The first firefighting fleet within the new rescEU framework will be fully mobilised for the next forest fire season and will include seven aircraft and six helicopters.

“With rescEU we have an additional safety net in times of crisis. I am very proud that this summer, I see the European firefighting fleet becoming a reality. I would like to thank all the participating states that have contributed to this fleet without exception so that we are prepared in the best possible way for this year of fires,” said the Commissioner for Humanitarian Aid and Crisis Management, Christos Stylianides, in Brussels.

Stylianides said five EU members – all of which have been affected by forest fires in recent years – have put their planes and helicopters at the disposal of the rescEU fleet for 2019, including consists of two aircraft from Croatia, one aircraft from France, two aeroplanes from Italy, two from Spain, and 6 helicopters from Sweden.

Asked about Greece and whether the country can benefit from this mechanism, Stylianides stressed the importance of Greece’s participation, saying, Greece, which is “vulnerable” to natural disasters, can use European funds to increase its preparedness and prevention. He also noted that the European Commission’s experts are in constant contact with the Greek authorities in order to give advice and help Athens prepare for this year’s fire season.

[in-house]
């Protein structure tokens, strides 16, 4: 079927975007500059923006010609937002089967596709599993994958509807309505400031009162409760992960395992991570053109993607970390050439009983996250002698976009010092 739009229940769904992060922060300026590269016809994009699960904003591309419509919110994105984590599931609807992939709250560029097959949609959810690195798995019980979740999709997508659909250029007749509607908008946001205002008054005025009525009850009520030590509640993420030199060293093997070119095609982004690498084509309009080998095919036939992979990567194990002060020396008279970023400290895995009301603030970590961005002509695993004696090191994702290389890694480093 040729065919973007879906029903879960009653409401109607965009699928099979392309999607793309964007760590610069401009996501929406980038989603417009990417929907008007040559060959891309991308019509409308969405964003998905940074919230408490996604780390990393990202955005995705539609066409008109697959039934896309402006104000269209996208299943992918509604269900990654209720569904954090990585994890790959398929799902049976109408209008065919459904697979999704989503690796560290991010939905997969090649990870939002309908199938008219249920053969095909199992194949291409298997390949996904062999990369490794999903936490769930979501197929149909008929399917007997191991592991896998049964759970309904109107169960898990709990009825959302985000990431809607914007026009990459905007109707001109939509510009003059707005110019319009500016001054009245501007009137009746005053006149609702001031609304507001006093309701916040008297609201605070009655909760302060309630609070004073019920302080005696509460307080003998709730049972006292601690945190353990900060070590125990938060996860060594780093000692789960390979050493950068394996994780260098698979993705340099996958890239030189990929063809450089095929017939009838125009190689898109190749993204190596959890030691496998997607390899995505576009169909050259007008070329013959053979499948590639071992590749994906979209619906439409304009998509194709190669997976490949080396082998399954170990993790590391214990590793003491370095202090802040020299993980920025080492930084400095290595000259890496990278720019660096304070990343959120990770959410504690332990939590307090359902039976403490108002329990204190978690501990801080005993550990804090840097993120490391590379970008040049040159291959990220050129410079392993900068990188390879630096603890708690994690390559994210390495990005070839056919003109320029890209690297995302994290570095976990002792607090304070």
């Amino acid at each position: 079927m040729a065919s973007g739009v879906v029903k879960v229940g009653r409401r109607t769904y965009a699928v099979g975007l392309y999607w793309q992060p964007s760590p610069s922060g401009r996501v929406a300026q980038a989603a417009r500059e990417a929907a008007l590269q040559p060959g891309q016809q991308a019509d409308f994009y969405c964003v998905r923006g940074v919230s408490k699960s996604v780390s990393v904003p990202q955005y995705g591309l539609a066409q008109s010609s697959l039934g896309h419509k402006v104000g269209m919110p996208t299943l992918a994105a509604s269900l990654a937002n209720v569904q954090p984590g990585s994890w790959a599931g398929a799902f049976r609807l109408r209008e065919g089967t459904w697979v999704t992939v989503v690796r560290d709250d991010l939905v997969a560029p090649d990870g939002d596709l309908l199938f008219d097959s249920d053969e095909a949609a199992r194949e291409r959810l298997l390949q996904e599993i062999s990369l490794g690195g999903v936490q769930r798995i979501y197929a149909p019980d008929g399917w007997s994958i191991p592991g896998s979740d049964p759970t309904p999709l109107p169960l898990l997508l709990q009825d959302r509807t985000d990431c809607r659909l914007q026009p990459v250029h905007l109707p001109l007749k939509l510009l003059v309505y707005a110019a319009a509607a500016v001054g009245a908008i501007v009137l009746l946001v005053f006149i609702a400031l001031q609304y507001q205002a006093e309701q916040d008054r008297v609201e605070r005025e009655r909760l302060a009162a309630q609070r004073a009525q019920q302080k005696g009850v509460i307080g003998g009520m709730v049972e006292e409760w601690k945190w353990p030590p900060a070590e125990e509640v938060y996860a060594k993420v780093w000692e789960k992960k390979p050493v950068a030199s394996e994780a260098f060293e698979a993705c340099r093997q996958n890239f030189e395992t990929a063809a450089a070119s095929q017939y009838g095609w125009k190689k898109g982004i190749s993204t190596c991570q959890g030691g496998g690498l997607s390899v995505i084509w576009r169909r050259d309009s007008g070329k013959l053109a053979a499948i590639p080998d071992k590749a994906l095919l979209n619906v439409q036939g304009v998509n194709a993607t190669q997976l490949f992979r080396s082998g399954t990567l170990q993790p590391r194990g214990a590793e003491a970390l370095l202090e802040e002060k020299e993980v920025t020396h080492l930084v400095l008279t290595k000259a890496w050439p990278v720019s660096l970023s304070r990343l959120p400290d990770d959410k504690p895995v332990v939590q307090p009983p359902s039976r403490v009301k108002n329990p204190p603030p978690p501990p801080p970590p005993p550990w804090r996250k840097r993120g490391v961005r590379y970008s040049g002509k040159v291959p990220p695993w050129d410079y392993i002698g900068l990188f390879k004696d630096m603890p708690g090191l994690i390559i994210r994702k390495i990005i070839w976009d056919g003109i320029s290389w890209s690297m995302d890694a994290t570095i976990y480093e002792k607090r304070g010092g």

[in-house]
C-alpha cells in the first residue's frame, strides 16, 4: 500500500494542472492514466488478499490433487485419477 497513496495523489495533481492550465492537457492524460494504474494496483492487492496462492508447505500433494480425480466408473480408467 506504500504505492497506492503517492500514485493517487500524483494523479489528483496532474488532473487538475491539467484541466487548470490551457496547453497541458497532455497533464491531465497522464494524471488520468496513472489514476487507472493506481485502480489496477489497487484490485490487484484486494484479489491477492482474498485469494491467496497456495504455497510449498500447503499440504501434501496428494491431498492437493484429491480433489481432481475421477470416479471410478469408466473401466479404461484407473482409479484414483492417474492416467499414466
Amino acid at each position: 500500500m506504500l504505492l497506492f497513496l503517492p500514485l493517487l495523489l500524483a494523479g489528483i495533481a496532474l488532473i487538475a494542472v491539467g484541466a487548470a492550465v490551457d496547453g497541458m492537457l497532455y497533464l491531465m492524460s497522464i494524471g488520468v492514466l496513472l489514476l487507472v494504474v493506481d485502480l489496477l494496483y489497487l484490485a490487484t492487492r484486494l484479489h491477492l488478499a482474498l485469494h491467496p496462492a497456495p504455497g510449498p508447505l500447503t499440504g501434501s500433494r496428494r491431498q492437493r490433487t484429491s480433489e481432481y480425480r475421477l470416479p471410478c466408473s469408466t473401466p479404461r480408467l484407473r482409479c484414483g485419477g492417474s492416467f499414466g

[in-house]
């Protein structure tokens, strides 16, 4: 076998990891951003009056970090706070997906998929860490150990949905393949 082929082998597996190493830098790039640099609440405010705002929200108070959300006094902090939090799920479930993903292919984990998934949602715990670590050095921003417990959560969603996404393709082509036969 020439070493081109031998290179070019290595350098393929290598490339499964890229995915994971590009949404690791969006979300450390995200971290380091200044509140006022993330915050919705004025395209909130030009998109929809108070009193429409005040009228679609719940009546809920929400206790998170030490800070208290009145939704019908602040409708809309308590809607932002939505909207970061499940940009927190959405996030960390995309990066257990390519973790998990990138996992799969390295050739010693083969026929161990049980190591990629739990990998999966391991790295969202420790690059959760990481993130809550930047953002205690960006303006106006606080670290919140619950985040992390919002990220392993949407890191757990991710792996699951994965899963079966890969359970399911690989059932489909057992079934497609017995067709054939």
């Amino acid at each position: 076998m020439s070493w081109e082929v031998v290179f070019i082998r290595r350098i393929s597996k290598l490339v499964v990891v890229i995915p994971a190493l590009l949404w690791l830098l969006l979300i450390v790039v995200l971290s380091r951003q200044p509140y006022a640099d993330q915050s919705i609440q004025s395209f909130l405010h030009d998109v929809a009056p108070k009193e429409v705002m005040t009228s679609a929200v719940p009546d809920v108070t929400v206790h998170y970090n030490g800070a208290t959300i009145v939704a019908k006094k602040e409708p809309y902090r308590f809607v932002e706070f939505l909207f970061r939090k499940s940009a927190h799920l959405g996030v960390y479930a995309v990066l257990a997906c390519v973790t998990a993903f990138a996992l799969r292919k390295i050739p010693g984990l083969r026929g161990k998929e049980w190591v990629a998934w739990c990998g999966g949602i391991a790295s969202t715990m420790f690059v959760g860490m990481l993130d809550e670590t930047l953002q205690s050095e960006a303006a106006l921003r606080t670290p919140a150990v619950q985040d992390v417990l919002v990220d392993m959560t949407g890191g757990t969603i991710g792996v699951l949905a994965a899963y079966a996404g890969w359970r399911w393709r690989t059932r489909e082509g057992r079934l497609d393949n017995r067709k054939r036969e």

However, Stylianides insisted that prevention and preparation, and especially the development of volunteer fire brigades to serve as first responders must become the norm in Greece. New techniques and logistical plans are also of key importance.

The European Commission is also strengthening this year’s monitoring and coordination capacity in preparation for the forest fire period. In particular, the Emergency Response Coordination Centre (ERCC), the heart of the EU Civil Protection Mechanism that coordinates the delivery of assistance to the areas in need, now has a 24/7 operational capacity and will be reinforced during the summer with a forest fire support team consisting of experts from across the EU with the Copernicus satellite system, Europe’s GPS analogue, at their disposal.

Weekly videoconferences are also being organised between the 28 members of the bloc, which will take place throughout the summer, as part of an exchange of information about current fire risks across Europe.